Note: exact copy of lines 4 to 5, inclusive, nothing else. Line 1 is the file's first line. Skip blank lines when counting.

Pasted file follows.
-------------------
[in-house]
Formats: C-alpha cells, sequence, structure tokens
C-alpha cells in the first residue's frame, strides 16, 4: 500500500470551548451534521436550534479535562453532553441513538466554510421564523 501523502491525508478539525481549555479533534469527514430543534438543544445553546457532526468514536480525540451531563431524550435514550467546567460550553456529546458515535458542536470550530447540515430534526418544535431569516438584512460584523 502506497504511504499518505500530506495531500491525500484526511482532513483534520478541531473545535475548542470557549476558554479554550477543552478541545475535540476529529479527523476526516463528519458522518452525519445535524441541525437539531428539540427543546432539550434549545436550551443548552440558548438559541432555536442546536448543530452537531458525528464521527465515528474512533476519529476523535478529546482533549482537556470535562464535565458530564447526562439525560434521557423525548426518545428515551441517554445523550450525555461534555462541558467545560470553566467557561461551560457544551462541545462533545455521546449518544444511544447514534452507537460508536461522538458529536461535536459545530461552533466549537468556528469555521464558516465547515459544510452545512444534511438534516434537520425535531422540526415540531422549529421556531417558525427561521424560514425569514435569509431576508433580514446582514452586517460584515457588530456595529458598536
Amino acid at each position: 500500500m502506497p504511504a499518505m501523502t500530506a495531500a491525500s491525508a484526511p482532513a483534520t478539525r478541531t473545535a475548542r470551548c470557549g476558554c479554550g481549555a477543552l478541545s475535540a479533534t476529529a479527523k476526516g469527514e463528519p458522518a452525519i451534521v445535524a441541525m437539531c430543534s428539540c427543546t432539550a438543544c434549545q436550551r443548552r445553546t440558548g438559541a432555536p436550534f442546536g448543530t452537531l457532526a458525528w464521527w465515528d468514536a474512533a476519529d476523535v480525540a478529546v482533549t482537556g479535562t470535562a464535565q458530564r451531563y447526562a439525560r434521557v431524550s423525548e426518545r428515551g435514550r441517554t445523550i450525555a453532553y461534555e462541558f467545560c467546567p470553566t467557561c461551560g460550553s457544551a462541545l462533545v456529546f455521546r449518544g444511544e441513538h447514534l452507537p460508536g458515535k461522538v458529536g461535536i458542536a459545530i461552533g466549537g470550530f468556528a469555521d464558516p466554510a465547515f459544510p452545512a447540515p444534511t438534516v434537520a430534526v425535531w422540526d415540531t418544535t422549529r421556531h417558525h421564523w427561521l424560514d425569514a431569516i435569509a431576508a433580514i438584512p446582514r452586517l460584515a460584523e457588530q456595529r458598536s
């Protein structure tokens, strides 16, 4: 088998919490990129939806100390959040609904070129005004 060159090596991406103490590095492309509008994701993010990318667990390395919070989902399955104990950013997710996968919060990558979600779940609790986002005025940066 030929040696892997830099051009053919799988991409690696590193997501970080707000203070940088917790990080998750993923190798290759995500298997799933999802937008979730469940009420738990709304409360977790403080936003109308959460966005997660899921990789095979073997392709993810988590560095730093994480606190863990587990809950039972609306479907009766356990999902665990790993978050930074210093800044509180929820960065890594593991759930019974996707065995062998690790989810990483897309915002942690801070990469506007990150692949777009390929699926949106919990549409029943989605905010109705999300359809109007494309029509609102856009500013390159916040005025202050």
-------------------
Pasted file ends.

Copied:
Amino acid at each position: 500500500m502506497p504511504a499518505m501523502t500530506a495531500a491525500s491525508a484526511p482532513a483534520t478539525r478541531t473545535a475548542r470551548c470557549g476558554c479554550g481549555a477543552l478541545s475535540a479533534t476529529a479527523k476526516g469527514e463528519p458522518a452525519i451534521v445535524a441541525m437539531c430543534s428539540c427543546t432539550a438543544c434549545q436550551r443548552r445553546t440558548g438559541a432555536p436550534f442546536g448543530t452537531l457532526a458525528w464521527w465515528d468514536a474512533a476519529d476523535v480525540a478529546v482533549t482537556g479535562t470535562a464535565q458530564r451531563y447526562a439525560r434521557v431524550s423525548e426518545r428515551g435514550r441517554t445523550i450525555a453532553y461534555e462541558f467545560c467546567p470553566t467557561c461551560g460550553s457544551a462541545l462533545v456529546f455521546r449518544g444511544e441513538h447514534l452507537p460508536g458515535k461522538v458529536g461535536i458542536a459545530i461552533g466549537g470550530f468556528a469555521d464558516p466554510a465547515f459544510p452545512a447540515p444534511t438534516v434537520a430534526v425535531w422540526d415540531t418544535t422549529r421556531h417558525h421564523w427561521l424560514d425569514a431569516i435569509a431576508a433580514i438584512p446582514r452586517l460584515a460584523e457588530q456595529r458598536s
């Protein structure tokens, strides 16, 4: 088998919490990129939806100390959040609904070129005004 060159090596991406103490590095492309509008994701993010990318667990390395919070989902399955104990950013997710996968919060990558979600779940609790986002005025940066 030929040696892997830099051009053919799988991409690696590193997501970080707000203070940088917790990080998750993923190798290759995500298997799933999802937008979730469940009420738990709304409360977790403080936003109308959460966005997660899921990789095979073997392709993810988590560095730093994480606190863990587990809950039972609306479907009766356990999902665990790993978050930074210093800044509180929820960065890594593991759930019974996707065995062998690790989810990483897309915002942690801070990469506007990150692949777009390929699926949106919990549409029943989605905010109705999300359809109007494309029509609102856009500013390159916040005025202050």